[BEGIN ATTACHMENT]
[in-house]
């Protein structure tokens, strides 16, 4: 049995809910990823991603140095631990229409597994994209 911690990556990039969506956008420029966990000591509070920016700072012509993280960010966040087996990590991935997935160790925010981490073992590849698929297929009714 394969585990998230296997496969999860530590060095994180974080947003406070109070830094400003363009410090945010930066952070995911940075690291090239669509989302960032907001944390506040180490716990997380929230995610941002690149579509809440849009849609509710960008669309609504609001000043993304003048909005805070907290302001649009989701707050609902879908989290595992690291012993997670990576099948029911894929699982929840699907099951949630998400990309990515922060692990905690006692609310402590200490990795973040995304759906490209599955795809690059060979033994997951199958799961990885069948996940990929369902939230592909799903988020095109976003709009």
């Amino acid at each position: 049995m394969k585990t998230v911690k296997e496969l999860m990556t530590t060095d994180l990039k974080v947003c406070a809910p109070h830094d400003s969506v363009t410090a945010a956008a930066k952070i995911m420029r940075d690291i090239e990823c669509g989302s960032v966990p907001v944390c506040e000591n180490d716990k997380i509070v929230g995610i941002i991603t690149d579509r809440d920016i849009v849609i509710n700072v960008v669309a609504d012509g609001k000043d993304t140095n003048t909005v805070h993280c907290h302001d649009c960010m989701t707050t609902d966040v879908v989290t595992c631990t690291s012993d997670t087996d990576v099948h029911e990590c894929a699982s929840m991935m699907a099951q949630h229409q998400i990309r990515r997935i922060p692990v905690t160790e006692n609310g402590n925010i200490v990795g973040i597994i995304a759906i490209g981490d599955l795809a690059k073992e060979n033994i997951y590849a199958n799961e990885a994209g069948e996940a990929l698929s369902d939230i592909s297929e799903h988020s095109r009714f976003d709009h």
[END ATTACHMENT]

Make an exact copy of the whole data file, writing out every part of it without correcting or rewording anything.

[in-house]
């Protein structure tokens, strides 16, 4: 049995809910990823991603140095631990229409597994994209 911690990556990039969506956008420029966990000591509070920016700072012509993280960010966040087996990590991935997935160790925010981490073992590849698929297929009714 394969585990998230296997496969999860530590060095994180974080947003406070109070830094400003363009410090945010930066952070995911940075690291090239669509989302960032907001944390506040180490716990997380929230995610941002690149579509809440849009849609509710960008669309609504609001000043993304003048909005805070907290302001649009989701707050609902879908989290595992690291012993997670990576099948029911894929699982929840699907099951949630998400990309990515922060692990905690006692609310402590200490990795973040995304759906490209599955795809690059060979033994997951199958799961990885069948996940990929369902939230592909799903988020095109976003709009």
């Amino acid at each position: 049995m394969k585990t998230v911690k296997e496969l999860m990556t530590t060095d994180l990039k974080v947003c406070a809910p109070h830094d400003s969506v363009t410090a945010a956008a930066k952070i995911m420029r940075d690291i090239e990823c669509g989302s960032v966990p907001v944390c506040e000591n180490d716990k997380i509070v929230g995610i941002i991603t690149d579509r809440d920016i849009v849609i509710n700072v960008v669309a609504d012509g609001k000043d993304t140095n003048t909005v805070h993280c907290h302001d649009c960010m989701t707050t609902d966040v879908v989290t595992c631990t690291s012993d997670t087996d990576v099948h029911e990590c894929a699982s929840m991935m699907a099951q949630h229409q998400i990309r990515r997935i922060p692990v905690t160790e006692n609310g402590n925010i200490v990795g973040i597994i995304a759906i490209g981490d599955l795809a690059k073992e060979n033994i997951y590849a199958n799961e990885a994209g069948e996940a990929l698929s369902d939230i592909s297929e799903h988020s095109r009714f976003d709009h």